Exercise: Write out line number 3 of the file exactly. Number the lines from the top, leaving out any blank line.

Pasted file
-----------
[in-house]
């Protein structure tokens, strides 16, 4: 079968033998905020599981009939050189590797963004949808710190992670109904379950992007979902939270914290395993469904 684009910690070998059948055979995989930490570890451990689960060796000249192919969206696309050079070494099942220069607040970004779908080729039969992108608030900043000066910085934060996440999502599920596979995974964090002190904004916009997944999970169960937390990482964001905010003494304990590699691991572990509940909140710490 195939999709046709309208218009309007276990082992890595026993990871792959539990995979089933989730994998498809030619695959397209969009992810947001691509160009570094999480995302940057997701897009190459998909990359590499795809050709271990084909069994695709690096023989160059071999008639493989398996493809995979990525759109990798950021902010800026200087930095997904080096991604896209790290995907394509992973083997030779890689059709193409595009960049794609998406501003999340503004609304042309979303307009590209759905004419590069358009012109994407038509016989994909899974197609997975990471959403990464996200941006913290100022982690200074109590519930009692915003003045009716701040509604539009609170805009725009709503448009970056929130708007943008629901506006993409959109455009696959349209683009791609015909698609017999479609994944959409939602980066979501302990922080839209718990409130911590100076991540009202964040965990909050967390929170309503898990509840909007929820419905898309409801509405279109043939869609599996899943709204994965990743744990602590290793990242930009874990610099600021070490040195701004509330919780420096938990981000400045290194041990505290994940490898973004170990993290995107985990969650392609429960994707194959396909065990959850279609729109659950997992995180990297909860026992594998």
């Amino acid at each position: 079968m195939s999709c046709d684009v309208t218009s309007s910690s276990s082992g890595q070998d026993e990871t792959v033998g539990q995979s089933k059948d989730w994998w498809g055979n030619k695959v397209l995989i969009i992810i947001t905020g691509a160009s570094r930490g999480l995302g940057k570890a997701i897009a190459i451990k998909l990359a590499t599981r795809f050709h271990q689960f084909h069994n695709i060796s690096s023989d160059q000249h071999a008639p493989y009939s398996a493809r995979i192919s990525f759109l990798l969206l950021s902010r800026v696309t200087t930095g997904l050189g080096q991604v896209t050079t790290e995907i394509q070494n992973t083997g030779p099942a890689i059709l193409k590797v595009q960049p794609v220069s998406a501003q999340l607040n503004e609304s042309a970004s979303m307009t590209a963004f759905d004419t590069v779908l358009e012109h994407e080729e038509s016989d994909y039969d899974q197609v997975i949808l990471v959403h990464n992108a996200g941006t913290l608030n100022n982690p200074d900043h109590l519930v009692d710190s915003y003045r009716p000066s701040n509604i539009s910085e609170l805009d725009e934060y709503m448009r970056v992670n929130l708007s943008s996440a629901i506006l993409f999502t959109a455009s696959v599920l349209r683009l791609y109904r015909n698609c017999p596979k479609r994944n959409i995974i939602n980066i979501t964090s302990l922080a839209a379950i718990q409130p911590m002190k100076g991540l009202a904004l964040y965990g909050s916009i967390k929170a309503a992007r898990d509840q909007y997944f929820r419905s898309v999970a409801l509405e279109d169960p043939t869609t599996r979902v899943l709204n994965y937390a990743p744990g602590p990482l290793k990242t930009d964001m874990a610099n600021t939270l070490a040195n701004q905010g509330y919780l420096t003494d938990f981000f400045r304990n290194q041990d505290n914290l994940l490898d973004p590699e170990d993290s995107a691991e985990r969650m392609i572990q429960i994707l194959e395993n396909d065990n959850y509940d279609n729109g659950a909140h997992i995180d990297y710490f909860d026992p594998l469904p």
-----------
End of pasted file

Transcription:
């Amino acid at each position: 079968m195939s999709c046709d684009v309208t218009s309007s910690s276990s082992g890595q070998d026993e990871t792959v033998g539990q995979s089933k059948d989730w994998w498809g055979n030619k695959v397209l995989i969009i992810i947001t905020g691509a160009s570094r930490g999480l995302g940057k570890a997701i897009a190459i451990k998909l990359a590499t599981r795809f050709h271990q689960f084909h069994n695709i060796s690096s023989d160059q000249h071999a008639p493989y009939s398996a493809r995979i192919s990525f759109l990798l969206l950021s902010r800026v696309t200087t930095g997904l050189g080096q991604v896209t050079t790290e995907i394509q070494n992973t083997g030779p099942a890689i059709l193409k590797v595009q960049p794609v220069s998406a501003q999340l607040n503004e609304s042309a970004s979303m307009t590209a963004f759905d004419t590069v779908l358009e012109h994407e080729e038509s016989d994909y039969d899974q197609v997975i949808l990471v959403h990464n992108a996200g941006t913290l608030n100022n982690p200074d900043h109590l519930v009692d710190s915003y003045r009716p000066s701040n509604i539009s910085e609170l805009d725009e934060y709503m448009r970056v992670n929130l708007s943008s996440a629901i506006l993409f999502t959109a455009s696959v599920l349209r683009l791609y109904r015909n698609c017999p596979k479609r994944n959409i995974i939602n980066i979501t964090s302990l922080a839209a379950i718990q409130p911590m002190k100076g991540l009202a904004l964040y965990g909050s916009i967390k929170a309503a992007r898990d509840q909007y997944f929820r419905s898309v999970a409801l509405e279109d169960p043939t869609t599996r979902v899943l709204n994965y937390a990743p744990g602590p990482l290793k990242t930009d964001m874990a610099n600021t939270l070490a040195n701004q905010g509330y919780l420096t003494d938990f981000f400045r304990n290194q041990d505290n914290l994940l490898d973004p590699e170990d993290s995107a691991e985990r969650m392609i572990q429960i994707l194959e395993n396909d065990n959850y509940d279609n729109g659950a909140h997992i995180d990297y710490f909860d026992p594998l469904p």